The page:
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Few Projects Since Getting Back In The Shop

Discussion in 'Fixed Blades' started by Grayzer86, Dec 4, 2017.

  1. Grayzer86

    Grayzer86 Active Member

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    As some of you know, i mangles up a disc in my back in early February 2017. After months of physio, waiting 8 months for MRI's, light duty at work, and laying on the couch bored and frustrated, I have finally been able to spend some time in the shop over the last couple months. Been working on a variety of projects from hunter, to fillets, to an integral socket spear. After Photobucket turned to Sh!+ and basically screwed everyone over, i had to switch to a different hosting site and start uploading again which has taken some time. I figured i would share some of that with you fine folks.

    A local printing and promotion company was having a big sale, so i decided to have some shirts and stuff made with the logo I am using. My girlfriend who does all the website and Facebook stuff, and takes the pictures designed it sometime last year, so we decided to try it out. Doing a Facebook give away to draw some traffic, had a few people who are interested in buying from the next batch, and a couple very loyal customers who will get one when they pick up their next knife.
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    AEB-L hunter, with Dymondwood and a wheat and black colored sunburst sheath that isn't sewn yet in the picture.
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    AEB-L hunter, with black paper bolster, green G10 spacer, and stabilized Black Ash burl scales. Sheath also not sewn in the picture.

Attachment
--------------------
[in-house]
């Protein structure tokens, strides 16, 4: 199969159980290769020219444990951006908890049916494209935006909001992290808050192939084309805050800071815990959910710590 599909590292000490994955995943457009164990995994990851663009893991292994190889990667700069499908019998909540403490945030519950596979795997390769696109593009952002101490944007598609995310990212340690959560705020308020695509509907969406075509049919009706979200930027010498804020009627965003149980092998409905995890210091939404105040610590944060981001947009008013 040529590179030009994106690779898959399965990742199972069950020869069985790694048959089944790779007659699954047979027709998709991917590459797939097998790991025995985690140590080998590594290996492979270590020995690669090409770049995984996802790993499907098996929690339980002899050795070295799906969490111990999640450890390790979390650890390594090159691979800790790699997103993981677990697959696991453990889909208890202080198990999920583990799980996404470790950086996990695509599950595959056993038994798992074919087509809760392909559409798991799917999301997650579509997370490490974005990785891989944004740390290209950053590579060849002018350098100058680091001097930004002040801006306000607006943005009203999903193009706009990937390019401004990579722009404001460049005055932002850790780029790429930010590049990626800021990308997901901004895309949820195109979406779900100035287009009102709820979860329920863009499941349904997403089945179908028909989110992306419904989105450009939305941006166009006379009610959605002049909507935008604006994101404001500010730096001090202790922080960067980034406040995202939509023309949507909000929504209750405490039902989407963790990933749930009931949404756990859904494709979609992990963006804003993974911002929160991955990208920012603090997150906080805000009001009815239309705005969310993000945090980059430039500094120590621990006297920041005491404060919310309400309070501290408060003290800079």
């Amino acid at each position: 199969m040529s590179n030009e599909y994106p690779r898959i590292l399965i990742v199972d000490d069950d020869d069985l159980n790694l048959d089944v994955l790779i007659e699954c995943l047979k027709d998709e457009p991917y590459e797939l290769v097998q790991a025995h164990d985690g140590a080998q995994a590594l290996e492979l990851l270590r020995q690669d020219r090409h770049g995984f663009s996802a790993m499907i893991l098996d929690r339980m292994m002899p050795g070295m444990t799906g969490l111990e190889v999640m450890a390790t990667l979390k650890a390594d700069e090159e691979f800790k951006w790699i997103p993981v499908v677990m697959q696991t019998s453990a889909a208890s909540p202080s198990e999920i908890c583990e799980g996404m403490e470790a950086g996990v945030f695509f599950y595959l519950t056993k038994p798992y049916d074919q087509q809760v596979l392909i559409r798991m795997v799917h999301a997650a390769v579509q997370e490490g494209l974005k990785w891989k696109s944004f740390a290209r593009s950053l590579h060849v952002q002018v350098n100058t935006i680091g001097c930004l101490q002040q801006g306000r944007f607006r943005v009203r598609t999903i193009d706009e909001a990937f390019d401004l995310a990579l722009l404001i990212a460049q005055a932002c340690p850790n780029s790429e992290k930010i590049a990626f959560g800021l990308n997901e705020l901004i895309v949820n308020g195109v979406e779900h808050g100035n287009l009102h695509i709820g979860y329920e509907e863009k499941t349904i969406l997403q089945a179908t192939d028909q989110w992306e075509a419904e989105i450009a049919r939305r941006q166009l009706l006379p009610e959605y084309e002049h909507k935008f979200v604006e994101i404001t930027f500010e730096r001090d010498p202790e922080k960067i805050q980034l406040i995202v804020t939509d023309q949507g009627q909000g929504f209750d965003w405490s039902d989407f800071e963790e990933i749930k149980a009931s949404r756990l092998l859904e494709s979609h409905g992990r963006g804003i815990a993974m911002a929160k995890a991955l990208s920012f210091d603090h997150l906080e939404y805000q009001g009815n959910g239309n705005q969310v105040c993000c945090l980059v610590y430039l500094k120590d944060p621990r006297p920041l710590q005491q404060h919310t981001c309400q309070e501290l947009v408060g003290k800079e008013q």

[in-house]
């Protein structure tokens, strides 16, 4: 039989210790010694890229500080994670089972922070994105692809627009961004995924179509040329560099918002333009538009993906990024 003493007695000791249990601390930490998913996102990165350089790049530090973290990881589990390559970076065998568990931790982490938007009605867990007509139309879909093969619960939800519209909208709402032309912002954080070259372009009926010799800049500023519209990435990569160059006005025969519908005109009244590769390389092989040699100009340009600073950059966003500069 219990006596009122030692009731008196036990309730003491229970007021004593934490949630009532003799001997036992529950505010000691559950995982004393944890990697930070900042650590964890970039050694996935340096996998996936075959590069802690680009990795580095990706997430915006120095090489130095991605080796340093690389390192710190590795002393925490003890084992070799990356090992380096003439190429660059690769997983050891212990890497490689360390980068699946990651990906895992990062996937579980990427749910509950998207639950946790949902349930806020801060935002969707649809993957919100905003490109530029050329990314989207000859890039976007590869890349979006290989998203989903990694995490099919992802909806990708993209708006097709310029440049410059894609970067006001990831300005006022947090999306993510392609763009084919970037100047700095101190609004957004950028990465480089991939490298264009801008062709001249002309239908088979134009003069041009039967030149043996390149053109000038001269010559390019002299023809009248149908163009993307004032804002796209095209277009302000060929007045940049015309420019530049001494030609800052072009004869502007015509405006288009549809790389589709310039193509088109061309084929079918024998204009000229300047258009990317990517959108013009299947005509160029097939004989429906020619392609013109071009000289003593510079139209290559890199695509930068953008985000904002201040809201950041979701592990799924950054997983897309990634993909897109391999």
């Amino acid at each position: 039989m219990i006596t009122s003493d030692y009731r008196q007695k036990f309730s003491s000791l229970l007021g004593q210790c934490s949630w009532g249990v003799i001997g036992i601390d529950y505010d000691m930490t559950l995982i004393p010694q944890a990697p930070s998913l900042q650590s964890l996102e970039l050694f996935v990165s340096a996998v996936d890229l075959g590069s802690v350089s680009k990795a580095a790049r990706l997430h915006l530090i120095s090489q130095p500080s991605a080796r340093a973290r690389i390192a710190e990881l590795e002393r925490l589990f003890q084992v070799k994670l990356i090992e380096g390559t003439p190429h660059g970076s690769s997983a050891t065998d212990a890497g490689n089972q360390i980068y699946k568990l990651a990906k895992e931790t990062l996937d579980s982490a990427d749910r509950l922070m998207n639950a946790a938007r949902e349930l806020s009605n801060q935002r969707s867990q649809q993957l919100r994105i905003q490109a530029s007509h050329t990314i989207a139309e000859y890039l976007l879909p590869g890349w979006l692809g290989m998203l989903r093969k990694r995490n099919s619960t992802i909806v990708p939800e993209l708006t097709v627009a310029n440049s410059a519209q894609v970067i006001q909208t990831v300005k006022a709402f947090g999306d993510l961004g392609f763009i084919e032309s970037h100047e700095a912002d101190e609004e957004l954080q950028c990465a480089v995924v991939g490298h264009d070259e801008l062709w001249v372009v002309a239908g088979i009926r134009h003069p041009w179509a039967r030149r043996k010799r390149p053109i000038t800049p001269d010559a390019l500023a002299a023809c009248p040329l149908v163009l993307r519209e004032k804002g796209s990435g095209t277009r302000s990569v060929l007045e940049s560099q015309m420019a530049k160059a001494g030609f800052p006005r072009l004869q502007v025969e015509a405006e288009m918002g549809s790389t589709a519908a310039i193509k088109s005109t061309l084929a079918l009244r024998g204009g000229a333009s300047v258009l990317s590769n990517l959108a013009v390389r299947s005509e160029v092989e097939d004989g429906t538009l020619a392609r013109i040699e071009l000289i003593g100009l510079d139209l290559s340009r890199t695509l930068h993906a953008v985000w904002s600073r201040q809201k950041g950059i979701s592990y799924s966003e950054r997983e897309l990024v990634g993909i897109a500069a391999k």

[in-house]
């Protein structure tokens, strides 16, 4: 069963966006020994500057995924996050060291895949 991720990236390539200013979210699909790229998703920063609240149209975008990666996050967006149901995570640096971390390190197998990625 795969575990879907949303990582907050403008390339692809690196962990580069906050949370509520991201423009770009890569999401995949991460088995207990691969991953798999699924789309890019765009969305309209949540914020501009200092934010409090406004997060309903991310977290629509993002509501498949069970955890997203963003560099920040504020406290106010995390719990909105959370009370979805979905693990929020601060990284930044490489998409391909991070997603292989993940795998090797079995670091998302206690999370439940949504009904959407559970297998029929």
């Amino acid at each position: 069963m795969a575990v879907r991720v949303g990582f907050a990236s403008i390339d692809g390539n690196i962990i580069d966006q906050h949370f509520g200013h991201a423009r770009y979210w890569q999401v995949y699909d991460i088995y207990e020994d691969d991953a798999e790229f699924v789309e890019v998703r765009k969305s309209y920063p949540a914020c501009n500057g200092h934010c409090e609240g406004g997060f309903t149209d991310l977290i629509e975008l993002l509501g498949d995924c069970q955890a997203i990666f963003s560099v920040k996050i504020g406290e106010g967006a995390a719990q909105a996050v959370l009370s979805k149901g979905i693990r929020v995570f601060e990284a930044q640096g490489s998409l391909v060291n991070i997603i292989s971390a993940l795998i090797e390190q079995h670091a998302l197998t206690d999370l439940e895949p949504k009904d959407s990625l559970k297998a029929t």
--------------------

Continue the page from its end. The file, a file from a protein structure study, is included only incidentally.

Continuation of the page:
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    80CrV2 hunter, with forge texture and camo Dymondwood. (i dont really care for the stuff but it was dirt cheap when it was available and people seem to like it)
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    80CrV2 Carter pattern small hunter with forged texture and cocobolo scales (hate that hammer mark at the top of the plunge, but it was either leave it or break the shoulder)
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    AEB-L Large trailing point skinner with Bubinga scales. (this wood is insanely hard and has a tendency to burn with anything other than brand new belts) Its not oiled in the picture, which i did after, and oiling makes a whole world of difference with this stuff.
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    AEB-L Large hunter, with black paper bolster, G10 spacers, and green curly spalted maple. (and apparently dirt on the bolster)
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    AEB-L Large fillet, .060 thick, and an 8 inch blade as per the customers request. Black paper and G10, with blue dyed box elder burl that had been sitting in my drawer for 7 years waiting for a knife to put it on. I used a camouflager stamp to create a sort of fish scale pattern on the sheath.
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    And now, a whole different project, an intergral socket head spear. This was a random idea from a guy who originally wanted a tomahawk, but changed his mind. Since i dont have a press or a power hammer, all work was done with brute force and determination. This one is made from some large 5160 plate I bought from Cal a few years back for a different project that I never ended up doing. The customer came up with the general design and i made it happen. Everything except the bevels was left exactly as it came out of the forge and heat treat, hammer marks, bits of scale, burned on canola oil and all. The handle is Ash and the sheath is secured by a strap around one lug. First picture shows one of the plates i started with beside the spear in its early stages.
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    parker and Kevin Cox like this.
  2. FORGE

    FORGE Maker of the Year Best Knife

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    Hey Brandon.love the shirts...... !!!!! and those sheaths and knives are real nice.
    See you on the weekend.
     
  3. dancom

    dancom Dust Maker Best Shop Tool